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1984 Michael Joseph. Reprinted 1989 Thorndike Large Print.

"Mr. Ronsonby has lost two boys," said Dame Beatrice to Laura Gavin.

"From your tone I don't think you mean that two of his own sons have died. It must be to do with the school."

"How perceptive you are! Yes, the two young boys who managed to bamboozle the caretaker into admitting them to the school after hours have disappeared. Mr. Ronsonby wants us to find them."

"Don't the other boys know what they are up to? Boys usually know that sort of thing about one another. Are they truanting?"

"It appears that they bear an unblemished reputation."

"Then they are certain to be villains! There is no such thing as a boy with a genuinely unblemished reputation."


The headmaster of the Sir George Etherege school for boys becomes understandably concerned when one of his senior staff, a geography teacher named Mr. Pythias, does not appear at school following a weekend break. In the days leading up to Christmas vacation, no one at the school or at his boarding house hears from the missing man. The unexplained absence is doubly frustrating as Pythias had collected several hundred pounds from dozens of students and faculty to fund a school trip to Greece, and the money never made it to the bank on that fateful Friday. The headmaster refuses to believe that a staff member could have absconded with the money, but then where has Pythias disappeared to?

A couple mysterious break-ins happen on campus and the groundskeeper spots two figures causing mischief, but they escape apprehension. They seemed to be digging near a large plot in the quad that was used as a rubbish hole when building construction was taking place. Plans of transforming the area into a large lily pond come to an abrupt halt when a man's body is found buried among the debris.

When two boys who may have witnessed one of the break-ins go missing, the inspector requests Dame Beatrice to take up the case. Accompanied by Laura Gavin, the psychiatrist to the Home Office questions co-workers, students, landlord, housemates, bank officials, and even a Southampton art gallery owner until she is able to provide the beleaguered headmaster with answers to the puzzle.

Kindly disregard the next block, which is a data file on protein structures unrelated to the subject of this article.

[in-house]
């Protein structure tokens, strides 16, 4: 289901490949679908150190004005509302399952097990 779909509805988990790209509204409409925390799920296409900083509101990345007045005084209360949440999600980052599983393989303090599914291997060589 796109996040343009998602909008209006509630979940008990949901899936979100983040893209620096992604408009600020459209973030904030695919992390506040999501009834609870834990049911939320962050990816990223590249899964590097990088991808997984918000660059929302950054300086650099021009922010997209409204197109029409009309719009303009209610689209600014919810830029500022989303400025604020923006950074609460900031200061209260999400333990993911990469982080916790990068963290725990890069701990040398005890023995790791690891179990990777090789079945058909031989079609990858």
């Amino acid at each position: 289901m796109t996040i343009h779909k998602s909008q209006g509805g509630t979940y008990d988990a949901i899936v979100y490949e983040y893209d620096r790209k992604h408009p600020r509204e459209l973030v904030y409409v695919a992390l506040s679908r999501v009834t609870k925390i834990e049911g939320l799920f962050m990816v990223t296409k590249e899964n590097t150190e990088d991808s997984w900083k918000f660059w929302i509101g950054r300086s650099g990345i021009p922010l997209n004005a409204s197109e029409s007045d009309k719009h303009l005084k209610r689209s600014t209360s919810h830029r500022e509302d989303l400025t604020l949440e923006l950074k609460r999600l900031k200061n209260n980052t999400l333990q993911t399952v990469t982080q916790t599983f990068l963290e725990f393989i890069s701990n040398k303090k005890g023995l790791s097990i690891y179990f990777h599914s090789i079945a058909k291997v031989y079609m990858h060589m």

No Winding-Sheet was one of three novels to be published after Gladys Mitchell's death in July of 1983. Never extraordinary but always compelling and readable, this story is solidly paced, plotted and executed. If, as I presume, Miss Mitchell wrote this book within the last couple years of her prolific career, when she was in her early 80s, the discipline and clarity in her life and work are to be celebrated. This tale is told with such efficiency and drive that each chapter moves the reader along effortlessly, hitting all relevant points of interest almost like a well-oiled amusement park ride. If the itinerary is apparent, the mechanics are not.

The backdrop is once again that of a public school, the players largely those of masters and students. The book's first half suffers slightly on two counts: Dame Beatrice is entirely absent, and not even referenced until chapter nine; and the use of the campus rubbish hole as the body's dumping spot is so obvious to even an occasional mystery reader that one wishes the discovery would be made several pages earlier. This is another shining example of a Mitchell book structured as novel rather than mystery. Incident builds upon incident, and the story isn't as dependent upon the interpretation of past clues as it is upon present actions -- of suspects, police and detective. Owing to this, it strikes me that many of Mitchell's books, and especially those written after the 1950s, are largely procedural in form. Often times, information leading to the solution is not presented until after the puzzle has been established. In No Winding-Sheet, for example, there's the schoolboys' disappearance, an event which causes Dame Beatrice to look to their classmates for information. One boy's testimony gives the police a starting point, and from there the mystery is solved (through action rather than deduction). Although this mix of elements may alarm Golden Age detection purists, the gambit works when folded into Miss Mitchell's more assured narratives. The story, even when familiar and a bit predictable, is still enjoyable and quite worthy as a read.

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